CDT towns & resupply advice

Continental Divide Trail Town Guide Advice

Here is a list of the towns along the way and how I would plan my thru hike if I was to do it again. Every town that has no information means there is a supermarket, restaurant, and places to stay. I included an asterisk* for places you should send a mail drop.

Navigation tip- Guthook’s App is well worth the money. You should also download Ley’s maps on the PDF App. First, download the PDF app then go the shopping cart and type in CDT Ley. These maps will explain all of the alternates and gives you valuable information. He does not charge anything to download them, but does encourage donations for the time and effort he puts into his maps. They are a wonderful and essential for bail options during bad weather. You can also order hard copies of the maps online.

New Mexico


Silver City

* Doc Campbell’s- USPS Priority Mail send a week early to be sure it gets there on time. You can buy some food items here and things to microwave, but it is pricy. Highly recommend their homemade ice cream! I also recommend spending a night at the campground with the hot springs for the few dollars they charge it is well worth it.

– At this point, you can choose to visit the Gila Cliff Dwellings or get back onto the trail. I walked to the dwellings and spent part of the day there exploring. You can spend two hours and see everything including the small educational building. From here, we took an alternate route which was one of my favorite adventures through a slot canyon that connected us back to the Gila River at a perfect campsite. (see Ley’s map)

* Pie Town- General Delivery to USPS

– I recommend a zero day here at Nita’s Toaster House. The town only has two restaurants and the famous Pie-oneer that only serves pie! Yum! So send yourself a few extra town snacks even though the Toaster House has plenty of food around that you could cook up. This stop was one of my favorites because both hikers and divide bikers congregate here.

– There are two routes into Pie Town (see Ley). I followed the official route which is a bit longer, but passes a general store on a paved road walk. The general store is a log building with a beautiful front porch where we relaxed for hours and you could resupply, but it would be expensive. Many of my friends took the dirt road instead of the paved highway right to Nita’s and enjoyed it.


*Ghost Ranch

– Maildrop- double check how they prefer mail sent to them. I sent mine USPS General Delivery with plenty of time in advance and had no problem. Others got stuck waiting a few days. You can buy a few snacks and drinks at their store, but it’s pricy. If you are lucky, you might be able to hitch a ride to the nearest gas station to resupply. It’s over a 20 minute ride through beautiful country.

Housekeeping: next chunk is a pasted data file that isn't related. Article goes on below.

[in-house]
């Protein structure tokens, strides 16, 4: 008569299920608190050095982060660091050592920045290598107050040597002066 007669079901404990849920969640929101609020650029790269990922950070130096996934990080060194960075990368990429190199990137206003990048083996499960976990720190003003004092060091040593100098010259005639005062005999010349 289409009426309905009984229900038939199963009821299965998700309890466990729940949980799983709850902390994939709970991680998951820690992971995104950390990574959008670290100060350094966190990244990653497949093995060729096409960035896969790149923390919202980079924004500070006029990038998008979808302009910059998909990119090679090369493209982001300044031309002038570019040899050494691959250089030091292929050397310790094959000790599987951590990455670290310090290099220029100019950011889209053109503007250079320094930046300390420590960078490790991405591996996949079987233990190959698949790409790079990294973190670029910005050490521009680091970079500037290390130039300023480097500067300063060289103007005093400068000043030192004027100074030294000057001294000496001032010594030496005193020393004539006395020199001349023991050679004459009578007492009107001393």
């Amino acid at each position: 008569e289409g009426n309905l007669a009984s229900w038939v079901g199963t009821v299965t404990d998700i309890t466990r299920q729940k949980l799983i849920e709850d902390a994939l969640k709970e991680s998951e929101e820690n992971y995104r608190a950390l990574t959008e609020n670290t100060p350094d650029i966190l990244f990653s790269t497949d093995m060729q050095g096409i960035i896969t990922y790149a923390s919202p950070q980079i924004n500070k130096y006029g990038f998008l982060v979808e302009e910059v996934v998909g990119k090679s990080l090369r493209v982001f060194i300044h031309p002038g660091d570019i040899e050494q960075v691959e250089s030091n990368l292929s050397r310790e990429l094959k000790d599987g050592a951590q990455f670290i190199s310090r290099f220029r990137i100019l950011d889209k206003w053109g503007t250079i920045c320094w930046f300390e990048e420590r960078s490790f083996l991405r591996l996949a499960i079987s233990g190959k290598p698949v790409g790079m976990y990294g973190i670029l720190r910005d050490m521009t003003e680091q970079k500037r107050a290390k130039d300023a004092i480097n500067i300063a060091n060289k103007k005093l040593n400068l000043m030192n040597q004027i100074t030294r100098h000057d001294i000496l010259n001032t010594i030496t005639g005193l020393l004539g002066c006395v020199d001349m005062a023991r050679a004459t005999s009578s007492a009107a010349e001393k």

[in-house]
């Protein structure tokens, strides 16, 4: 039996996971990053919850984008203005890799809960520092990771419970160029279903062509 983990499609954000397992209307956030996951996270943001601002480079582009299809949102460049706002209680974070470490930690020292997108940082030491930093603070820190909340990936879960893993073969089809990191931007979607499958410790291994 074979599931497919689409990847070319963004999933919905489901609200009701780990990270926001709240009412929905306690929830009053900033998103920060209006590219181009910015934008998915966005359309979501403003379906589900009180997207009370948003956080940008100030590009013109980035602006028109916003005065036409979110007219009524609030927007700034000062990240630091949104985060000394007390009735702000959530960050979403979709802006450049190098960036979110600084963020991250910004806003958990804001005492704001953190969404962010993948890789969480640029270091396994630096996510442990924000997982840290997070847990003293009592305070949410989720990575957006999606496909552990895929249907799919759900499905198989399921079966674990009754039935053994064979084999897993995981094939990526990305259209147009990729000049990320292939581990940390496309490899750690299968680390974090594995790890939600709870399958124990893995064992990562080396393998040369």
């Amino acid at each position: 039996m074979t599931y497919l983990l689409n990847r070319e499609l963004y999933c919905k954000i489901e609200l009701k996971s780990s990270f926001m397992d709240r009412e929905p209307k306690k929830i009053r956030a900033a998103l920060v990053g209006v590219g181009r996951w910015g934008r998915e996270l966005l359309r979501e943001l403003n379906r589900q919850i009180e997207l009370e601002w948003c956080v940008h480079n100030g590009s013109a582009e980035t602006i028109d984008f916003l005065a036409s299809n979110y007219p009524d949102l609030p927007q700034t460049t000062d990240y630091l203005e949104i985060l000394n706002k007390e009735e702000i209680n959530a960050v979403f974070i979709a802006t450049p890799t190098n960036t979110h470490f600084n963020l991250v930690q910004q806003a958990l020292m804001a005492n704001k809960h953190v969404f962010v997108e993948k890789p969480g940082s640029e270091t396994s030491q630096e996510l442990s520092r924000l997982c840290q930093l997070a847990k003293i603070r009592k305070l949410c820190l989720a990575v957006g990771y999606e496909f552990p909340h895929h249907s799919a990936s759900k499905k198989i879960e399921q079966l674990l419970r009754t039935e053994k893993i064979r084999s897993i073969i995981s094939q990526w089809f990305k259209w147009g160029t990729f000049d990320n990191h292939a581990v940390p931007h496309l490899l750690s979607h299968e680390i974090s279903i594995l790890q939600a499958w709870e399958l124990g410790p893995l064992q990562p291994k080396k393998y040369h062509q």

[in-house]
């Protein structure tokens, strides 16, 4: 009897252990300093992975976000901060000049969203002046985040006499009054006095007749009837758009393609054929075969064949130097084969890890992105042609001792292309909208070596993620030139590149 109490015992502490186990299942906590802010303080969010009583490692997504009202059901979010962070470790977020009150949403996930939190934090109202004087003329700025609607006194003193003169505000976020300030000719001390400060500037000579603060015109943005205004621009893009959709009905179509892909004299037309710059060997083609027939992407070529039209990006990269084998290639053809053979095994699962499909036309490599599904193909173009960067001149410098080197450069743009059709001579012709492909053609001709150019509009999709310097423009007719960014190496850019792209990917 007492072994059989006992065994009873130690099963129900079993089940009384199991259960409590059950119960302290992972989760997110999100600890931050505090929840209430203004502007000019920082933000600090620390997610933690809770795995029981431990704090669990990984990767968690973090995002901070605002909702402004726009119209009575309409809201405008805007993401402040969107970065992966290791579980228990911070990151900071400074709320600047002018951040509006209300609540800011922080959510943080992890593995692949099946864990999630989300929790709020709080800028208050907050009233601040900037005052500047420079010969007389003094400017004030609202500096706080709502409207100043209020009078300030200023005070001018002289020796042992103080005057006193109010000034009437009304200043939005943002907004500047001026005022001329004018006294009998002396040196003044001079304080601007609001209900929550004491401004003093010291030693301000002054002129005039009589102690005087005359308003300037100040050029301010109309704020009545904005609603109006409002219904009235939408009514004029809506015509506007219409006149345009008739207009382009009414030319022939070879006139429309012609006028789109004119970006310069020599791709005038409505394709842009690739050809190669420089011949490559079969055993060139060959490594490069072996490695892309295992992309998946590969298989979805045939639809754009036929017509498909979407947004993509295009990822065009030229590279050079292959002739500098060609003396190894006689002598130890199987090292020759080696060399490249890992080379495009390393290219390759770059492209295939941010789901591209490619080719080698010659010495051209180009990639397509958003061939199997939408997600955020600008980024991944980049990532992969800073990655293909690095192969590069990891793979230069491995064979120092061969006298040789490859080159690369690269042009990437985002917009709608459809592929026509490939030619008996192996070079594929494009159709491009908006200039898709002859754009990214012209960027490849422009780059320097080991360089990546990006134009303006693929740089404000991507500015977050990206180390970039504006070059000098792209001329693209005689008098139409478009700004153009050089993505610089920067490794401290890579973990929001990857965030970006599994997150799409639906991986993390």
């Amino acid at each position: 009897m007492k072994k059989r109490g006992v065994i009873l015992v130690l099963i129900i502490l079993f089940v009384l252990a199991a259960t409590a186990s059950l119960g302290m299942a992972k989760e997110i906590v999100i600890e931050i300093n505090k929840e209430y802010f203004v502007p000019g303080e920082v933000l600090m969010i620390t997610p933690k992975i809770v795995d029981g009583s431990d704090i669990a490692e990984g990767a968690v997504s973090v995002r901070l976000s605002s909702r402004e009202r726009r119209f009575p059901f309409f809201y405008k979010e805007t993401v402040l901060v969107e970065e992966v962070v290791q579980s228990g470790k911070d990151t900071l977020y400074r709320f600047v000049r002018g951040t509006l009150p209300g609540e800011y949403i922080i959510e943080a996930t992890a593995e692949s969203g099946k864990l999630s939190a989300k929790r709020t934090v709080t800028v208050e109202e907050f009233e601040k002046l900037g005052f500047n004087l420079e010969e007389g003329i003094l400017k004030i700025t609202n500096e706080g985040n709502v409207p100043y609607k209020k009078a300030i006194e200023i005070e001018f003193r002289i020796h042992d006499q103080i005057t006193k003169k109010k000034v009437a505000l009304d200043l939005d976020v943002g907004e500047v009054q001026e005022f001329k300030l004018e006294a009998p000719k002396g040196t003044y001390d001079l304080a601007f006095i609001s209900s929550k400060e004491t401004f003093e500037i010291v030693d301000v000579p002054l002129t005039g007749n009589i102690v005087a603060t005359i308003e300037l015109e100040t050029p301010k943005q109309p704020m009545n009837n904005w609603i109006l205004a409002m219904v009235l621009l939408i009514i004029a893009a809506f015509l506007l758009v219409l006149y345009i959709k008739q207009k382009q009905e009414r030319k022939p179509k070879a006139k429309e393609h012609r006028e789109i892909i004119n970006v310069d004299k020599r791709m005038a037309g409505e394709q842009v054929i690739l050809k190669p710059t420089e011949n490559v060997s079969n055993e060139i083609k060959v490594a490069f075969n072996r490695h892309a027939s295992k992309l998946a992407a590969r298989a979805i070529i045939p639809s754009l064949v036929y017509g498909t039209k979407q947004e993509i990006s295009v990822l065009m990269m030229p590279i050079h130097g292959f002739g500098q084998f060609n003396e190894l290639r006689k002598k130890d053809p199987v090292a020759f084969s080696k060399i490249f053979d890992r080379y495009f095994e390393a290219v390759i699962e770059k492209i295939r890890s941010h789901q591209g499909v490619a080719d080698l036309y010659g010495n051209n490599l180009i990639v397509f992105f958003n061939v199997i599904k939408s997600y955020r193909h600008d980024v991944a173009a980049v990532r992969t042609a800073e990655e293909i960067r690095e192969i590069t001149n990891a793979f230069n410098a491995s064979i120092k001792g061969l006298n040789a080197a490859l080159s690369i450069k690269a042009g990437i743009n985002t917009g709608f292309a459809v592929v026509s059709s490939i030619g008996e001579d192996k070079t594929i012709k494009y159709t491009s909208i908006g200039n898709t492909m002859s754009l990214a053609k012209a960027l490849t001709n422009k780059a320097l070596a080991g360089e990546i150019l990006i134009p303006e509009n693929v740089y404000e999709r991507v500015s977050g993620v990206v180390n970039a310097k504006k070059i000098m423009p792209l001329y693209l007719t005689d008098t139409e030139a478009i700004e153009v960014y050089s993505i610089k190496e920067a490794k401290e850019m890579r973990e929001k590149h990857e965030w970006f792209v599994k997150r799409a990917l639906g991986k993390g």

-They have buffet style meals three times a day. In 2016, they had issues with hikers thinking it is an AYCE buffet which was my understanding at arrival. I worry they may not welcome hikers in the future due to multiple hikers not paying for a meal and loading their plates when other visitors were waiting for their first serving. My advice is to get a full plate not loaded to the top then go back for seconds when everyone has got their meal. I really enjoyed their meals and for the price it is well worth it.

-This being said everyone at the facility was welcoming to me and I enjoyed my two days spent here. The best place to visit is the library across from the dining hall. There is free wifi that works well in here and comfortable seating to relax. They offer tours for a small price during the day and the dinosaur museum is free and fun. Spend some time just walking the grounds and exploring.


-No maildrop needed, but this is where I picked up my ice axe, microspikes (if I was to do it again I would spend the extra money and invest in crampons), gaiters, and snow shoes. Be very careful if using Amazon to send packages. Many problems here in 2016 with Amazon. Call the post office and ask the best advice for how to address your package. They are wonderful there, but many of us got stuck waiting on lost packages. Or send your packages to the Y Motel.


I did not take the Creede Cutoff so I will not give any information on the towns of Creede or Silverthorn. I did not go into Buena Vista or Leadville so I can’t share any information on these towns. I do not think it is necessary to resupply in either of them, but Leadville would allow you to carry less food out of Lake City especially if you are planning to summit Mt. Elbert, the highest mountain in Colorado. I’m also told that the Leadville Hostel is amazing.

Pagosa Springs or South Fork